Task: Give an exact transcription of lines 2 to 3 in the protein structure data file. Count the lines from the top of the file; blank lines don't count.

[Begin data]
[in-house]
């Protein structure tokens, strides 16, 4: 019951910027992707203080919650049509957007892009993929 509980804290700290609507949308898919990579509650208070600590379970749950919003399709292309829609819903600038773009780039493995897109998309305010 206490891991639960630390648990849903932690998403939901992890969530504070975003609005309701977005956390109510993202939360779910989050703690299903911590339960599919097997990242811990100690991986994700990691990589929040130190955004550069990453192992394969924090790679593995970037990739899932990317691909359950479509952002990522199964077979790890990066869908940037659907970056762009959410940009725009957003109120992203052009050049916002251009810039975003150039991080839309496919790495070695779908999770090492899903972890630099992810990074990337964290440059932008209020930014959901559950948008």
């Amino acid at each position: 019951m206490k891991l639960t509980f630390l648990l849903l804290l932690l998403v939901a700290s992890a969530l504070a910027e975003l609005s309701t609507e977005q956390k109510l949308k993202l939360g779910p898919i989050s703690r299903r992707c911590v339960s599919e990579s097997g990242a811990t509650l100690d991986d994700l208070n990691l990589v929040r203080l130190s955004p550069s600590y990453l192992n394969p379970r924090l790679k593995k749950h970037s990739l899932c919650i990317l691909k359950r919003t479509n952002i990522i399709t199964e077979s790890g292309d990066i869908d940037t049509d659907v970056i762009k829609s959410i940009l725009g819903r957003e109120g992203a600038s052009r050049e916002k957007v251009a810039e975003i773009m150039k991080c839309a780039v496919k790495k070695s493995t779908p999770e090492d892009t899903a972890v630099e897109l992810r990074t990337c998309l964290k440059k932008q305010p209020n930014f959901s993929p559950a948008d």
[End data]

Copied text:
């Protein structure tokens, strides 16, 4: 019951910027992707203080919650049509957007892009993929 509980804290700290609507949308898919990579509650208070600590379970749950919003399709292309829609819903600038773009780039493995897109998309305010 206490891991639960630390648990849903932690998403939901992890969530504070975003609005309701977005956390109510993202939360779910989050703690299903911590339960599919097997990242811990100690991986994700990691990589929040130190955004550069990453192992394969924090790679593995970037990739899932990317691909359950479509952002990522199964077979790890990066869908940037659907970056762009959410940009725009957003109120992203052009050049916002251009810039975003150039991080839309496919790495070695779908999770090492899903972890630099992810990074990337964290440059932008209020930014959901559950948008």
């Amino acid at each position: 019951m206490k891991l639960t509980f630390l648990l849903l804290l932690l998403v939901a700290s992890a969530l504070a910027e975003l609005s309701t609507e977005q956390k109510l949308k993202l939360g779910p898919i989050s703690r299903r992707c911590v339960s599919e990579s097997g990242a811990t509650l100690d991986d994700l208070n990691l990589v929040r203080l130190s955004p550069s600590y990453l192992n394969p379970r924090l790679k593995k749950h970037s990739l899932c919650i990317l691909k359950r919003t479509n952002i990522i399709t199964e077979s790890g292309d990066i869908d940037t049509d659907v970056i762009k829609s959410i940009l725009g819903r957003e109120g992203a600038s052009r050049e916002k957007v251009a810039e975003i773009m150039k991080c839309a780039v496919k790495k070695s493995t779908p999770e090492d892009t899903a972890v630099e897109l992810r990074t990337c998309l964290k440059k932008q305010p209020n930014f959901s993929p559950a948008d």